The DRC has a number of laws and policies directed at improving national and local forest management and governance. The 2002 Forest Code is the leading document, setting basic principles for better forest policy and greater protections for local people in production forests.

The 2002 Forest Code No 011/2002 is the main legislation regulating the forest sector in DRC. One of the major focuses of these forest reforms was to restore State control over a sector profoundly undermined by corruption and illegality, due in large part to decades of political instability and civil war. It calls for better forest control and oversight, implementation of sound forest plans and improved preservation of local people’s rights. It was designed to improve competitiveness within forest industries, increase forest revenues, and improve the forest sector’s contribution to DRC’s socioeconomic development. The Code also demands that local communities receive a greater share of direct management of forests, including provisions for new, non-extractive forest uses. To further assist local communities, the Code establishes a mandatory transfer of forest area fees (40%) to local entities. Companies are additionally required to make contributions to rural development, and national and provincial forest councils were implemented to improve transparency and distribution of future logging rights.

In 2002, the government also issued an important moratorium on the allocation of new forest concessions and banned the exchange, relocation or rehabilitation of old titles. In 2008, the Minister of the Environment, Nature Conservation and Tourism extended the moratorium for an additional 3 years. View the Forest Code (in French)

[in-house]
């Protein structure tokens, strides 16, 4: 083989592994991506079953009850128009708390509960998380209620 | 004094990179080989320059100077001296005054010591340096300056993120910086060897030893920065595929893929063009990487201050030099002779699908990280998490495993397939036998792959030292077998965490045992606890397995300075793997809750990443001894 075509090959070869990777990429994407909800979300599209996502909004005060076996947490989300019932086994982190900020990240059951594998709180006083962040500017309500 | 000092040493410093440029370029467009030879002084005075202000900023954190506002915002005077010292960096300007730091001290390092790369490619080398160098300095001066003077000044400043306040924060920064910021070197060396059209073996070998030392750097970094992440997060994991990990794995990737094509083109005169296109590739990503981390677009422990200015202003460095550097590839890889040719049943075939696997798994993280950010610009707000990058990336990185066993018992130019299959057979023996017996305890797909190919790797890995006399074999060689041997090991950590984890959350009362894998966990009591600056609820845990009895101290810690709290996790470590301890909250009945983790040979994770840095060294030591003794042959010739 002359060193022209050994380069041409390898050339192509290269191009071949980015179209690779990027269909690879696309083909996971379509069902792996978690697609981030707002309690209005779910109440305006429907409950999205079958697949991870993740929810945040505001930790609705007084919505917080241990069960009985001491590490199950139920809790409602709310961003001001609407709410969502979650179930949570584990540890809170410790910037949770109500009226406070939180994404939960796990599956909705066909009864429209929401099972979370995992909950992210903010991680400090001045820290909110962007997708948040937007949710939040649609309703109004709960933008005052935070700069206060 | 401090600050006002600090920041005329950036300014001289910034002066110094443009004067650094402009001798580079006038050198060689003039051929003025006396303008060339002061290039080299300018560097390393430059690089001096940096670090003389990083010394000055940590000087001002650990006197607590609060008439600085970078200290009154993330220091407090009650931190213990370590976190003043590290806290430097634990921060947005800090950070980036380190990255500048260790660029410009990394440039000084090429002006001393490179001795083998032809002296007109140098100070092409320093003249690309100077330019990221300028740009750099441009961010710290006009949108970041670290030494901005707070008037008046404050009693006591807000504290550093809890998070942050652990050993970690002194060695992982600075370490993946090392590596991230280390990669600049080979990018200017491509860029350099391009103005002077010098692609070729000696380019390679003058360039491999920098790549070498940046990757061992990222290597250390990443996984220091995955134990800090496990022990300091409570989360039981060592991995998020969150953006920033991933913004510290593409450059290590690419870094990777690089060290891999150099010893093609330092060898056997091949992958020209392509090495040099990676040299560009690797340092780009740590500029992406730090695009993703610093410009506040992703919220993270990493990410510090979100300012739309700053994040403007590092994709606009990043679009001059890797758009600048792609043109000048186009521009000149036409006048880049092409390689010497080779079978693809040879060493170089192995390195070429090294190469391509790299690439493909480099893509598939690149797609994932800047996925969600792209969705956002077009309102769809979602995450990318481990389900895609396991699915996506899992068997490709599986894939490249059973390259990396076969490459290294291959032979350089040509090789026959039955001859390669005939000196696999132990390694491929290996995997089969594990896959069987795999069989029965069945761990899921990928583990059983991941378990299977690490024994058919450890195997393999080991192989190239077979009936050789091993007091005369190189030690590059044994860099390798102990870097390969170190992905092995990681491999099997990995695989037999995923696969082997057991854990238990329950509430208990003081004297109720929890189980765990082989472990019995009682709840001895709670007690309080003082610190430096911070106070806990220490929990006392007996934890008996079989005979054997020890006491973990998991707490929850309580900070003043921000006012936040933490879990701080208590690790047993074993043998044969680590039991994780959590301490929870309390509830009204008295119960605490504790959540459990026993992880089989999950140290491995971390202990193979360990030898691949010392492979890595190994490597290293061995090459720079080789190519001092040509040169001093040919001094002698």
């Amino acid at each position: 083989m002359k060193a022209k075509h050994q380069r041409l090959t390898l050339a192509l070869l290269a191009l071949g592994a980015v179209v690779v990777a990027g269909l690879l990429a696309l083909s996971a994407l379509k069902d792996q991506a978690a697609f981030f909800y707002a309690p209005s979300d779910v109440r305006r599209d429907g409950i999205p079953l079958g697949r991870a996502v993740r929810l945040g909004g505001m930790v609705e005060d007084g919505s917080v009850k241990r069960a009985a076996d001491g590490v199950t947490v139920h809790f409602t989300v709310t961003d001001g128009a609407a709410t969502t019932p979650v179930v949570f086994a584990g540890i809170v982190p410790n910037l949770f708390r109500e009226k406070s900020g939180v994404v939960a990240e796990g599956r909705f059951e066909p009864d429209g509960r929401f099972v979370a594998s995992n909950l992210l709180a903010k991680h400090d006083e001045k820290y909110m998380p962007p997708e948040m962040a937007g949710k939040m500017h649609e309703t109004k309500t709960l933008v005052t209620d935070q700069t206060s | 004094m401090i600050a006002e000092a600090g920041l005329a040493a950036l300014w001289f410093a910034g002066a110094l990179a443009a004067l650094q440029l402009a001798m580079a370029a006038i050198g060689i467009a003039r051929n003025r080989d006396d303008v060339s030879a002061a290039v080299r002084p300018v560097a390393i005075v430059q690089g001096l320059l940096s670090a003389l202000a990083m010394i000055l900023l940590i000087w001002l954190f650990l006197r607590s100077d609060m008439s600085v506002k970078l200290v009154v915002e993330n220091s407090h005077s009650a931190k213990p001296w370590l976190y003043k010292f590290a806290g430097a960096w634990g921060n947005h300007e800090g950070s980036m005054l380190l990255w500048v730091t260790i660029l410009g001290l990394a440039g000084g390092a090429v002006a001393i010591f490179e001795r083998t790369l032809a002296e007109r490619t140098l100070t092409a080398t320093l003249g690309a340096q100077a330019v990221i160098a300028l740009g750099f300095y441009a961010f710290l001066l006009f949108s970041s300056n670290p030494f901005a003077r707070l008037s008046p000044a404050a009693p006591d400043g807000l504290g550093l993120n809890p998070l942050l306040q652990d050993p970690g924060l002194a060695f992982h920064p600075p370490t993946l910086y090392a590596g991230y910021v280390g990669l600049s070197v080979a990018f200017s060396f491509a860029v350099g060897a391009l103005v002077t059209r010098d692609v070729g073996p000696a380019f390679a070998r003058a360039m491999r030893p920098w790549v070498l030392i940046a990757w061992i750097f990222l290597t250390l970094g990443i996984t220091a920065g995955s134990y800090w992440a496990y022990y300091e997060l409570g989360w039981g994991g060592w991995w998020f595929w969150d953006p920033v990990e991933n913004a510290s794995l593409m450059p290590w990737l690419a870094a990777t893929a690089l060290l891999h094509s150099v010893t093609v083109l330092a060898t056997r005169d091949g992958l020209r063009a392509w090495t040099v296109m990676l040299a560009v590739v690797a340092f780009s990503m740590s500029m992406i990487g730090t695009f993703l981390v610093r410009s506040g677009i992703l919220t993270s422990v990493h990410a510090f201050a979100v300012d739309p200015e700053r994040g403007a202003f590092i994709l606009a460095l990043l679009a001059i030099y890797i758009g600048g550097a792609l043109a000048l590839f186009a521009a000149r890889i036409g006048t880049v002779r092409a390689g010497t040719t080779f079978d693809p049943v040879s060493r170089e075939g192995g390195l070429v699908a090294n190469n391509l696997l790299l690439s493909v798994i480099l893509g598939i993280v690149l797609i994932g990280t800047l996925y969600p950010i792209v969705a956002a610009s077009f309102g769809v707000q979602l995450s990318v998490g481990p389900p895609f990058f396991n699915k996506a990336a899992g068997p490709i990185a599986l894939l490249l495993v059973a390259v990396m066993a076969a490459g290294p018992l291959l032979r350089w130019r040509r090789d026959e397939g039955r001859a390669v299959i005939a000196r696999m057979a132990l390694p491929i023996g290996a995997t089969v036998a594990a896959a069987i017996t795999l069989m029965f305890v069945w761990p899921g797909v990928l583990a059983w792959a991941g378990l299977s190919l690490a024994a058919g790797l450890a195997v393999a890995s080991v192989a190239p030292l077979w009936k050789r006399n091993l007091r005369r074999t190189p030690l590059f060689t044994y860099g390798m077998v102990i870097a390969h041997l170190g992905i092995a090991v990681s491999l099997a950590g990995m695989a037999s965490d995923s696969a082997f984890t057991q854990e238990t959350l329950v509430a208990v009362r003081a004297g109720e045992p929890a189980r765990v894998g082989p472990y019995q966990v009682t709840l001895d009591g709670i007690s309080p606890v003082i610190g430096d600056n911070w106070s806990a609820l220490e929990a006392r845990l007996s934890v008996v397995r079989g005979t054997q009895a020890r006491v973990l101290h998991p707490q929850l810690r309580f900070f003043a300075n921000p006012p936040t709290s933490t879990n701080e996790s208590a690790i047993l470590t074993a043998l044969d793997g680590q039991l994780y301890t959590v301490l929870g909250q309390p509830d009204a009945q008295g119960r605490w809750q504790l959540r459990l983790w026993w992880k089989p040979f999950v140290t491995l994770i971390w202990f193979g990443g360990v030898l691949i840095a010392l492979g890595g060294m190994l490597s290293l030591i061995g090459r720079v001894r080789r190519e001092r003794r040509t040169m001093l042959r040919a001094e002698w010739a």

Within the Forest Code, there are several important Articles, including:

Other Policies Supporting Forest Management in the DRC, include:

Please visit this DRC legal database for other forestry related laws and orders.

A major problem with some of these laws and decrees is that they have left loopholes through which unscrupulous officials and foreign companies can tactfully exploit artisanal permits, which are meant only for local community logging operations, to clear-cut wide swathes of tropical forest. These logging companies are often targeting the endangered wengé tree.

Processing/Manufacturing Laws

Based on Article 109 of the Forest Code, companies (national and foreign) should process their wood in the DRC to promote local processing industry and add value to their wood and wood products before export. Only national operators and those with processing facilities are authorized to export 30% of raw logs during a ten years period. Although the law remains somehow vague, the intent is presumably to reach a 100% in-country processing at the end of the 10 years period. Companies are also required to keep a record of the volume of products processed (Article 22, Ministerial Order of 3rd October 2002). The regulations, documentation, and monitoring of processing facilities remain weak, which make it difficult to develop effective traceability programs, and prevent illegal export of raw timber.